In May I wrote about the Case for Diversity and Cultural Competence. After participating in a meeting sponsored by the California Endowment on “Nursing and Cultural Competence” I would like to offer additional insight to this essential topic. As I reviewed the papers developed for the meeting and listened to the discussion it struck me that the discipline has not established a commonly understood framework and that more discussions like this one would help refine and advance the knowledge and awareness of this complex field.
My best characterization of the discussion is that how we define cultural competence today embodies a tension between a series of perspectives. There is no particular right or wrong with where and how these tensions come about, but dissecting the dichotomies may lead to deeper understanding of why we desire cultural competence, clarified meaning of our definition and improved approaches to the realization of the desired goals.
Particularistic ----- Relationship
The first paired tension is between a particularistic approach to cultural competence and one which is more relationship based. The particularistic views cultural competence as a knowledge or task based undertaking that involves skills, understanding and appreciation of particular cultures and the capacity to translate the existing health care system into a context that appreciates and communicates with that cultural perspective. The particularistic approach values the collection of new knowledge about unique cultures and how they understand health and accommodate disease. It is respectful of these cultures but seeks to understand and unlock them so as to align them with the goals of the dominant health care system.
The other side of this tension is a relationship based perspective that values the distinctiveness of each individual, but seeks to balance this in a quality of relationship between patient and provider or provider and provider. Here the core value is on that interaction between two individuals and assumes that some qualities of human interaction transcend cultural distinctions. Key to this approach is a foundation of cultural humility which approaches the “other” with a mind open to discovery and a willingness to reveal parts of oneself in the process, including uncertainty.
My general sense of this tension is that most of the traditions of health care and professionalism in the US will reside more comfortably on the particularistic side of the equation. Neither side, to the exclusion of the other, offers what is needed in building the internalized cultural competence in individuals and throughout the organizations that provide care. Both individuals and systems will work best as they seek to understand and balance these two approaches to improve the outcomes of the system.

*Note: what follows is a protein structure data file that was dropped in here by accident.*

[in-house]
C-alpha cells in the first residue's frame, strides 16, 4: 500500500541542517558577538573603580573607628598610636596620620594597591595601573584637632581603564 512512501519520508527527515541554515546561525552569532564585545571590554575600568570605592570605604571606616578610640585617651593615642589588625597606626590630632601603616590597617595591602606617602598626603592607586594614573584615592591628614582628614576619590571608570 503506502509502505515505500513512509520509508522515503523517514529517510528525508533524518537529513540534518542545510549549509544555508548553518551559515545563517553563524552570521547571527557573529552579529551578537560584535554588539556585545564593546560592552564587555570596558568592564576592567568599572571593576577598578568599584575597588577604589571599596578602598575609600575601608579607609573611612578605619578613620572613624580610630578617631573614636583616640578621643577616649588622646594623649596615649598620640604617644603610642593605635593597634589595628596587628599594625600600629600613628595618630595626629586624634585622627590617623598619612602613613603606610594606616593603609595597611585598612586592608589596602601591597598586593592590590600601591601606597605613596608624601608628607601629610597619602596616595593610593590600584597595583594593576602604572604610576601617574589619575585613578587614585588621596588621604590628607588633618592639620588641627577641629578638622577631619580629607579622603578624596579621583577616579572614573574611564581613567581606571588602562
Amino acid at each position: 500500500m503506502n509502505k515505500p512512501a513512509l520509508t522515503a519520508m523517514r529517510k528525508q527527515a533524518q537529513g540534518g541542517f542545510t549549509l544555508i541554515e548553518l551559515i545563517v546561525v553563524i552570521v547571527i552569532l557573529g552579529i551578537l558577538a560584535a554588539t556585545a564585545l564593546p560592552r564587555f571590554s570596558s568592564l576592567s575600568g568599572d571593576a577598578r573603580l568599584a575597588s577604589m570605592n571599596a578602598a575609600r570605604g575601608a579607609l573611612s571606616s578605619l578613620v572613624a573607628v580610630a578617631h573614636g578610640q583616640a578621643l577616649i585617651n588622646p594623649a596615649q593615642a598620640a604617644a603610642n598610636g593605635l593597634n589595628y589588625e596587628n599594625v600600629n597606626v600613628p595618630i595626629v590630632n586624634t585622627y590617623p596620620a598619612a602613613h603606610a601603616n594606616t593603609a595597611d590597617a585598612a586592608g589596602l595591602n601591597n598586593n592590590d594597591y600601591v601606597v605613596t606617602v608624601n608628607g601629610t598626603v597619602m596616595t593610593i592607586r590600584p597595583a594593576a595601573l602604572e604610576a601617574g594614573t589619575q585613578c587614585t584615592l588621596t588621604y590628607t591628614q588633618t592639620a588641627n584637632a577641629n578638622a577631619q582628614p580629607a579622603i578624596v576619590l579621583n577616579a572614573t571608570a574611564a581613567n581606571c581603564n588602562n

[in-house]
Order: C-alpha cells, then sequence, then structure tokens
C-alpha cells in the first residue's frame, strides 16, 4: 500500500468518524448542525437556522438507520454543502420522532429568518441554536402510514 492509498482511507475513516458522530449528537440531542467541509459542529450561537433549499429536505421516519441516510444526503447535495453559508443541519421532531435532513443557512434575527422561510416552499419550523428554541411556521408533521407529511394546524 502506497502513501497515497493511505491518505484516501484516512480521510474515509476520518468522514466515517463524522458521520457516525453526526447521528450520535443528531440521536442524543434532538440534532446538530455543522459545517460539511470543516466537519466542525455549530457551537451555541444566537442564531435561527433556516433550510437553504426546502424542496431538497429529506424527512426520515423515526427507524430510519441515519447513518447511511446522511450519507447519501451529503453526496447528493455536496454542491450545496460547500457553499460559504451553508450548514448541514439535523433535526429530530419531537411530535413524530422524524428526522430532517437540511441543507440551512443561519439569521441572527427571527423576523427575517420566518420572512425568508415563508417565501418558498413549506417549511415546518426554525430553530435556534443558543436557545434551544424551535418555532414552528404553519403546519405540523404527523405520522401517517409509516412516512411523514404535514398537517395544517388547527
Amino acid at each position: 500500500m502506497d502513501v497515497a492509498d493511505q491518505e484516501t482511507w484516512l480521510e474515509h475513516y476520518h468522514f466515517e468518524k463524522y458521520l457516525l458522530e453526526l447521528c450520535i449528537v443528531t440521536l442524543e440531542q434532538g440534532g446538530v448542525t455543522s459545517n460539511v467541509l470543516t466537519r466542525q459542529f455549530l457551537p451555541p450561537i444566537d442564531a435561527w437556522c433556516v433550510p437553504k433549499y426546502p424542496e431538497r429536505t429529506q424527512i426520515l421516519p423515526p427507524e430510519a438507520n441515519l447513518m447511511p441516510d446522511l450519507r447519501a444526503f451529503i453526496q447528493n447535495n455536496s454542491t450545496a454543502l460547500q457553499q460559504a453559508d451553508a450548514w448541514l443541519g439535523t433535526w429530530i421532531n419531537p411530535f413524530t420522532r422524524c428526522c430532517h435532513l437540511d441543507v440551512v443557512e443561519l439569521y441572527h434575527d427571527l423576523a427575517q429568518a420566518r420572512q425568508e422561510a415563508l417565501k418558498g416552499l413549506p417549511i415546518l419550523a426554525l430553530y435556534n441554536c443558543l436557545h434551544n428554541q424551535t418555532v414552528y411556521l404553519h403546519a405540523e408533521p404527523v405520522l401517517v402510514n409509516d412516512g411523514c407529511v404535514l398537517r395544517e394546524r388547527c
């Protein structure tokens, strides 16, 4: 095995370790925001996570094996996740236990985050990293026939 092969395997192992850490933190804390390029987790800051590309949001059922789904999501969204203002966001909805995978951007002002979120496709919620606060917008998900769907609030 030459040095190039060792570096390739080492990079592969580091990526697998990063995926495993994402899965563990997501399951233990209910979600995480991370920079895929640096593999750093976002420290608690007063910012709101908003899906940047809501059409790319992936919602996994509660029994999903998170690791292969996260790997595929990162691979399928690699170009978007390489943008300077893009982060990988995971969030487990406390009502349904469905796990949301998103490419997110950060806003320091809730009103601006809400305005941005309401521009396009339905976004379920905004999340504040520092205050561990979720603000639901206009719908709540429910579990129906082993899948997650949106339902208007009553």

Conceptual ----- Experiential
This little essay is of course on the conceptual side of this tension and efforts to provide frameworks, vocabulary, analysis, and links to other literature will only help strengthen the understanding and appreciation of cultural competence as a construct and a reality. Important work is being done in groundbreaking fashion in an effort to strengthen our grasp of these phenomena. But for every step into the conceptual realm it is vital to remember that knowing cultural issues inside and out will be only part of effective practice. The other piece can only come with an experiential immersion into the discomfort of interactions, uncertainties, and resolutions that occur when one takes the chance to embrace those individuals and patterns that live outside of where we comfortably reside. This is accomplished by action; the firsthand experience of seeing how a new pattern of interaction impacts oneself and others and how mutual interest and effort can resolve the impasses which may arise when two cultures collide.
Transactions ----- Transformations
If cultural competence is only seen as a transaction, one that can be improved with particular knowledge, then the meaningfulness of the exchange will be improved but will not transform the essence of the exchange between patient and provider or health system. This difference may come to be seen as very important because if we are trying to change the character of the health system through cultural competence, it will mean more than just giving instructions in Spanish, as important as that is as a first step. Such efforts will improve the transactions, but not reach the level of a transformation. For such a change to occur, the attention to cultural competence will need to be engaged in a way that is both particular and focused on the relationship and allows for both conceptual and experiential understanding. In this way the dominant culture of medicine and its orientation toward healing sickness can truly be transformed to encourage health through aligned and intact cultures. Balancing cure with well-being is the ultimate challenge and the health care system is more likely to succeed in this endeavor with a deeper understanding and clearer definition of cultural competence.